In England, against Arsenal, at Highbury:

The Munich Air Crash would take so many lives and minds,
And leave a city and a nation frozen in grief;
It was a long journey from February to the summer.

But the World Cup followed the end of the season –
Pele amazed the world with his precocity –
Before close season training at Highbury,
With eyes upon the coming fixture list;
When Jack Zipes, an American student,
Would leave Coleridge, Wordsworth, Thelwall et al

read more

Medieval Monarchy and a Radical View

Edward the Second

Kings and Queens, Princesses and Princes,
Fairy Stories for children and for grown-ups,
But this is no fairy tale,
This is the story of a reign gone wrong:
King Edward the Second, most foul murdered,
So-say, on our Berkeley Castle doorstep,
Screams, they say, heard for twenty miles,
His cortege stopping at Standish en route
For a regal entombment at Gloucester …
This Gothick tale is not made for the Age of Enlightenment –
Oh, go away, Tom Paine with your Reason:

‘When we are planning for posterity, we ought to remember that virtue is not hereditary. Men who look upon themselves born to reign, and others to obey, soon grow insolent; selected from the rest of mankind their minds are easily poisoned by importance, and the world they act in differs so materially from the world at large, that they have but little opportunity of knowing its true interests, and when they succeed to the government are frequently the most ignorant and unfit of any throughout the dominions’ …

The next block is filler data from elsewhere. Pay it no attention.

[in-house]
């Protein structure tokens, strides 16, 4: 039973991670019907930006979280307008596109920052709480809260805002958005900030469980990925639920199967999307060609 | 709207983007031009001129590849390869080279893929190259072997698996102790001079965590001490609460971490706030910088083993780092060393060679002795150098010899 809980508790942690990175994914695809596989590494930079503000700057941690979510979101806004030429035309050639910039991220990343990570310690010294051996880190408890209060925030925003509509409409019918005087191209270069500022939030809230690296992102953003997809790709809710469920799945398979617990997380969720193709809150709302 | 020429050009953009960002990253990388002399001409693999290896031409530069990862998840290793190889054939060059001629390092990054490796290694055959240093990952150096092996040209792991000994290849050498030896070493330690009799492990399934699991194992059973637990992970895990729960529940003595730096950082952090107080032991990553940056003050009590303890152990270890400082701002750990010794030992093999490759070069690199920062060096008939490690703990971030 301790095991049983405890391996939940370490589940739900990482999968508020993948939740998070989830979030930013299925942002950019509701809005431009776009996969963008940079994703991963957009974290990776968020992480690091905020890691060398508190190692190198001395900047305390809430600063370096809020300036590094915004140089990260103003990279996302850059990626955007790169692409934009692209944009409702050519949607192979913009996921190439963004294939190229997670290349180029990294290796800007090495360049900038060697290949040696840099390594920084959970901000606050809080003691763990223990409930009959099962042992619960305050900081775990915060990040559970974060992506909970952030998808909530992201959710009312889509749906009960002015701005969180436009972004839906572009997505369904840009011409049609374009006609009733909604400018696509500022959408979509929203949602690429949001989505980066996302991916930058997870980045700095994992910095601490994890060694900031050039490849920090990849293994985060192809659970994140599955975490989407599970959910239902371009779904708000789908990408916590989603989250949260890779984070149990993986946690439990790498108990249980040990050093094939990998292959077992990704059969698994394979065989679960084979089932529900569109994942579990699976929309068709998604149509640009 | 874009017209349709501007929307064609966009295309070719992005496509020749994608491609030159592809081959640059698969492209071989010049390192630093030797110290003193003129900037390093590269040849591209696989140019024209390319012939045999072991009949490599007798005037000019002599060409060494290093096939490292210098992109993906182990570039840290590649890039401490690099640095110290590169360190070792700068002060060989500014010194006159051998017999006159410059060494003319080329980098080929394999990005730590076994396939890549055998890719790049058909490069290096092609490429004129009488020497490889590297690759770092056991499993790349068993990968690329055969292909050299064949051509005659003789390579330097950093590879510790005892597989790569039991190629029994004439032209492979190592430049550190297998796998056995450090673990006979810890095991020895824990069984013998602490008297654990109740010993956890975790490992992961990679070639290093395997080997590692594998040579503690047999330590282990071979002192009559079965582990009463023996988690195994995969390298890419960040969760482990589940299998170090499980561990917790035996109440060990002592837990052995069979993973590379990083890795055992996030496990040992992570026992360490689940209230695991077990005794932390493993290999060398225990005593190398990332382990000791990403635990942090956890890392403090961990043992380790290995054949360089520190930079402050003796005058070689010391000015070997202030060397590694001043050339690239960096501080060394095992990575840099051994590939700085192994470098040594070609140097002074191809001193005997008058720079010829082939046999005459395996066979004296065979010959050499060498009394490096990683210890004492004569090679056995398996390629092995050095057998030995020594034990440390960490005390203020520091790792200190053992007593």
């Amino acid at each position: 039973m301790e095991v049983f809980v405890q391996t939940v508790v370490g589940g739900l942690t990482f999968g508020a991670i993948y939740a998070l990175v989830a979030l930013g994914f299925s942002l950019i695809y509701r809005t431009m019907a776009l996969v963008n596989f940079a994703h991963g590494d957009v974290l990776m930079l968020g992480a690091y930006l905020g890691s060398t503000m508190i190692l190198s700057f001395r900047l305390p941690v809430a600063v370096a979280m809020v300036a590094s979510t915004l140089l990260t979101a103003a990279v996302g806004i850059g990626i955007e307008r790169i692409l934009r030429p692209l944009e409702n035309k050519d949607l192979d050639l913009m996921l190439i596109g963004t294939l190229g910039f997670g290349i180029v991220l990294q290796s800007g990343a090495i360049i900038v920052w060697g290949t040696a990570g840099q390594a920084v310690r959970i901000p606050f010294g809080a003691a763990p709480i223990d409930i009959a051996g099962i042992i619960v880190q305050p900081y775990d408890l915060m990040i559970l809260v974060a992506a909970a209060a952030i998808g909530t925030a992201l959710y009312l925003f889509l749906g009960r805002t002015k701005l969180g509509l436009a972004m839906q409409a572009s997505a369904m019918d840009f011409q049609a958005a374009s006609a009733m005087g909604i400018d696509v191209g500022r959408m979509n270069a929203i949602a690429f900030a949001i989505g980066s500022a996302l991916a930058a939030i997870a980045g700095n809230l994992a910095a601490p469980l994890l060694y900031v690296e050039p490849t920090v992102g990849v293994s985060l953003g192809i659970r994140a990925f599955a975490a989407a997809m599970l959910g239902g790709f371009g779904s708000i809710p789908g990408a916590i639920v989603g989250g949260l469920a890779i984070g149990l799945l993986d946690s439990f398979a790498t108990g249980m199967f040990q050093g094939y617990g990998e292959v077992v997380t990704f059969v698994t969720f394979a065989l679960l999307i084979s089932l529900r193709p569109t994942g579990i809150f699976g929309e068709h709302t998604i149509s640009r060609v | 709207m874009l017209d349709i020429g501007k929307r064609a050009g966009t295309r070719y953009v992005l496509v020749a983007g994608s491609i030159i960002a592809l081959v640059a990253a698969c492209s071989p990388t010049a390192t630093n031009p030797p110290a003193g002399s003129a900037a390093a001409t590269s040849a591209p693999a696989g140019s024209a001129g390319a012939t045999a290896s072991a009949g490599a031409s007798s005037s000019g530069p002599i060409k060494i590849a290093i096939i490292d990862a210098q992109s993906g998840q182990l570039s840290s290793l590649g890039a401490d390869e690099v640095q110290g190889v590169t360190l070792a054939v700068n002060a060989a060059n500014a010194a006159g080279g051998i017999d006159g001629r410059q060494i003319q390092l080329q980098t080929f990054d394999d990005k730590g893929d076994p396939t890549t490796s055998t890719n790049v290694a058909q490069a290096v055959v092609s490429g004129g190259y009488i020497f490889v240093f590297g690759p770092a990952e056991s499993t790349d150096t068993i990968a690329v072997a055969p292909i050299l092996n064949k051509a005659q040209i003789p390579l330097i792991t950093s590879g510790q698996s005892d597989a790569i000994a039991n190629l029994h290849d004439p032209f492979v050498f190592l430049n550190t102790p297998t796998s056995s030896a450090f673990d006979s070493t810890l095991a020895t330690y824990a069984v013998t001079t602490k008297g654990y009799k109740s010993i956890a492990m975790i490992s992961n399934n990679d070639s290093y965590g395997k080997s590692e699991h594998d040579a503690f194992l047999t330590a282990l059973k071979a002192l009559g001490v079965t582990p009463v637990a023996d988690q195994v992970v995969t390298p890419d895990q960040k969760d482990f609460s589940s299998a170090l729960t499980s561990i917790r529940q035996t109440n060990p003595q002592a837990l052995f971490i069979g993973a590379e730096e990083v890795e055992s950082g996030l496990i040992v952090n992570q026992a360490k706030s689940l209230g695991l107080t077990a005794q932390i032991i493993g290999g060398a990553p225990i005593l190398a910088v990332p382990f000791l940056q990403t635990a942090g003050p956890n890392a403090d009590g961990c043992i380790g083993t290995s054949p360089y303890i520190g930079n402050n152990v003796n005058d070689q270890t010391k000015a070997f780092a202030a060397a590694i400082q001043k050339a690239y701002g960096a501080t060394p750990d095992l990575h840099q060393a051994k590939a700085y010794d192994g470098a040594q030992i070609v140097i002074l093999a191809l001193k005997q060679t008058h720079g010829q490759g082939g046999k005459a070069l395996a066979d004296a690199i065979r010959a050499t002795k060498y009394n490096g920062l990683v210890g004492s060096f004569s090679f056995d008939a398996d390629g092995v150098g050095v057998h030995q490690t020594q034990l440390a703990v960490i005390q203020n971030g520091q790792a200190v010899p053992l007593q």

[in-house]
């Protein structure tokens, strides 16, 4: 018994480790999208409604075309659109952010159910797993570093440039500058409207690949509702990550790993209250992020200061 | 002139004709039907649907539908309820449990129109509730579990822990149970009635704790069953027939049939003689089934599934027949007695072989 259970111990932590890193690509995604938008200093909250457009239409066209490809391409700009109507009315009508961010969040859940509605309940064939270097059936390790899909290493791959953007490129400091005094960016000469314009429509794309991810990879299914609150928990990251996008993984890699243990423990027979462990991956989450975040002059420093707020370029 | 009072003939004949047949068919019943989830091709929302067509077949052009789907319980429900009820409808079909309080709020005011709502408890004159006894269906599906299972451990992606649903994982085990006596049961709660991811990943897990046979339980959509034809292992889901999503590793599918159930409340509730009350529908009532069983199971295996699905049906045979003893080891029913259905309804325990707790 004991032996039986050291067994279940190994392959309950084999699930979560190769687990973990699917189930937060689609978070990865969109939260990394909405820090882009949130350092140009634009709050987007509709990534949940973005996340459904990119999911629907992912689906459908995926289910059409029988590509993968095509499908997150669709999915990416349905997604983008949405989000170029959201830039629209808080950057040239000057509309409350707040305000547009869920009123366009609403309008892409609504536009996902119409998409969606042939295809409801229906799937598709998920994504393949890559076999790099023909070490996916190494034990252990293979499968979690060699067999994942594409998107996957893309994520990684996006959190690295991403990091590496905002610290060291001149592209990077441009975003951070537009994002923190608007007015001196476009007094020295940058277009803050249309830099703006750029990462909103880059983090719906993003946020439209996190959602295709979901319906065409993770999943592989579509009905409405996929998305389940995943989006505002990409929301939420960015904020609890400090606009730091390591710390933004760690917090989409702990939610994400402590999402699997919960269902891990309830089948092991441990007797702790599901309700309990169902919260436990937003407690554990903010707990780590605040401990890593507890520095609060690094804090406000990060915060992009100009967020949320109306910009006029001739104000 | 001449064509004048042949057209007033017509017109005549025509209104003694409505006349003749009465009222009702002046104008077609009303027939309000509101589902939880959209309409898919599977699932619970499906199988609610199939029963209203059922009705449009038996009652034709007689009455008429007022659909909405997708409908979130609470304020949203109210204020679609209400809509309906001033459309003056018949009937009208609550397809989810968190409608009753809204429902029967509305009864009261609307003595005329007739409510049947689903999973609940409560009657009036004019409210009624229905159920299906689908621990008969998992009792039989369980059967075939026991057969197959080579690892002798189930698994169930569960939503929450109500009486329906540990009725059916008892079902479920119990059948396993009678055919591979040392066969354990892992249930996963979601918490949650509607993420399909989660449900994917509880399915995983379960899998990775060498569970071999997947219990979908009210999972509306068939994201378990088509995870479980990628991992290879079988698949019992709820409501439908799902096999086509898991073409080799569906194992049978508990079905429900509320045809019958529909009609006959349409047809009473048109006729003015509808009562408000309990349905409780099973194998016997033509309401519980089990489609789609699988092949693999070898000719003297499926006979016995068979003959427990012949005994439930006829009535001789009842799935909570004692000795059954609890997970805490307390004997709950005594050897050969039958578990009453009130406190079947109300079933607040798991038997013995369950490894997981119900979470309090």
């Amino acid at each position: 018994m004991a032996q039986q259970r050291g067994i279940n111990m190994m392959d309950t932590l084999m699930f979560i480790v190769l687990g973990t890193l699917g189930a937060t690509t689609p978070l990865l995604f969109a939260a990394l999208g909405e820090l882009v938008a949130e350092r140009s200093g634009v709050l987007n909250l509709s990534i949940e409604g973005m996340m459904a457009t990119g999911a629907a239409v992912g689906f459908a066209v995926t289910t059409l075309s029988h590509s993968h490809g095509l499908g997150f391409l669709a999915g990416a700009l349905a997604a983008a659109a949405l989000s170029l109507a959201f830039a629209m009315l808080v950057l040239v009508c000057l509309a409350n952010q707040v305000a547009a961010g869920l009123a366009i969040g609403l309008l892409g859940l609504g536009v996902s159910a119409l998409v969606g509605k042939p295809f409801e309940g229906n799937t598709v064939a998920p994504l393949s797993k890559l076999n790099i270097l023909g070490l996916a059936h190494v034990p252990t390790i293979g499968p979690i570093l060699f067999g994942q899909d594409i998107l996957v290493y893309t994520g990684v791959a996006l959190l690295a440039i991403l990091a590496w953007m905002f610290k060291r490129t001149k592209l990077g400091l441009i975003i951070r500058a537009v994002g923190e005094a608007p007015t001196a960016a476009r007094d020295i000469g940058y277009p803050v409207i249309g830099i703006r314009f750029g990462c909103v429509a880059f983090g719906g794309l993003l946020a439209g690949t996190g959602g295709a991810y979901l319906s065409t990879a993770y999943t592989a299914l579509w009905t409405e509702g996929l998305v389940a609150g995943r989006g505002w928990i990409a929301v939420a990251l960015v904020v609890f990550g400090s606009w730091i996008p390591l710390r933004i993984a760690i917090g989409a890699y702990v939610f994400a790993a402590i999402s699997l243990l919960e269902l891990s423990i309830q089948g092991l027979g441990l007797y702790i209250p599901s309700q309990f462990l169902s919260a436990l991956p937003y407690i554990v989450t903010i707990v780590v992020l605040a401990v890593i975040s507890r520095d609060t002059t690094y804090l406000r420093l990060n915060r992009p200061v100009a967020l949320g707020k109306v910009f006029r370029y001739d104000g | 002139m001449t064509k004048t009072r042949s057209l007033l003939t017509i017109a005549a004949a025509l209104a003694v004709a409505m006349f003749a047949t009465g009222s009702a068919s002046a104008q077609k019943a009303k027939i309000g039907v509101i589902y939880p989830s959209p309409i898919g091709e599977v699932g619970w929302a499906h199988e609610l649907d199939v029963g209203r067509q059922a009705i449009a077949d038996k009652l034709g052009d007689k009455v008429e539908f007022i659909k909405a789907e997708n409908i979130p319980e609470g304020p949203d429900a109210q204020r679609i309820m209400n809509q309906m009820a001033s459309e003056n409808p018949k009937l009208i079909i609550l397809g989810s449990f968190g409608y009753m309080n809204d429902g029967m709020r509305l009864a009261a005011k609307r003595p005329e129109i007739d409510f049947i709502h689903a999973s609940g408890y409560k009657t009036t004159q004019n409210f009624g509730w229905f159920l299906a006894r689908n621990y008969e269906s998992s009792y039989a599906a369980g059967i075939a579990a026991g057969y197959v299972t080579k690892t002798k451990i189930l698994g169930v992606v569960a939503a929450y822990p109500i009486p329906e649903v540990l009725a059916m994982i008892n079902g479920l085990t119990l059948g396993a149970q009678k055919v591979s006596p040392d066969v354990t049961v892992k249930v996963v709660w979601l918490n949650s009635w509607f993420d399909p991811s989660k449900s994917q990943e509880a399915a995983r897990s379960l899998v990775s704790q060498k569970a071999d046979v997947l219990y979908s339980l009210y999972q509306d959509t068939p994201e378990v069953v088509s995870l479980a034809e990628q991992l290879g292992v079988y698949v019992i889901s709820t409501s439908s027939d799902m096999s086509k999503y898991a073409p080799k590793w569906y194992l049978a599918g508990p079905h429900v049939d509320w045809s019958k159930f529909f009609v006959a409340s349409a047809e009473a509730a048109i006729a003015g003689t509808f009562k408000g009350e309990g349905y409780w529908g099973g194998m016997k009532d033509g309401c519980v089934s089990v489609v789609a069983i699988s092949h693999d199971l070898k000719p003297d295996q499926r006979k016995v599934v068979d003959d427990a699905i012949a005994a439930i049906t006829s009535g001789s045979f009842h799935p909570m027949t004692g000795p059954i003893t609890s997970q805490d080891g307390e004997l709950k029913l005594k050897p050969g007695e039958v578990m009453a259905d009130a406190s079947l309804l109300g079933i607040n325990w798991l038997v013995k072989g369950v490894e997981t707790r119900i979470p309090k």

Let’s keep the fairy tale going if we can –
Oh, but how much do you loathe and detest
Tales like The Princess and the Pea and their ilk?
And by all The Rights of Man and Woman,
A simple question to ask of pomp and circumstance:
Why do monarchs wear crowns upon their heads?
Anthropologically speaking,
I suppose head-dresses, wreaths, crowns and the like
Signify ‘otherness’, legitimacy, immortality,
And yet, let’s be honest with ourselves,
People look slightly strange in a crown –
We wear paper hats at Christmas Dinner,
And laugh at ourselves in an echo
Of the World Turned Upside Down,
And the Twelfth Night’s Lord of Misrule,
But we also laugh at ourselves because we look comic:
You look weird in a crown, be it paper
Or heavy with gold and wrought with jewels …

But on to Edward the Second at Gloucester,
And a popular history paperback,
Edward the Second The Unconventional King
(Kathryn Warner) –
The foreword by Ian Mortimer
Offers some interesting observations
About monarchy, but not, perhaps,
In the way that the writer intended,
But what do you make of all of this?

read more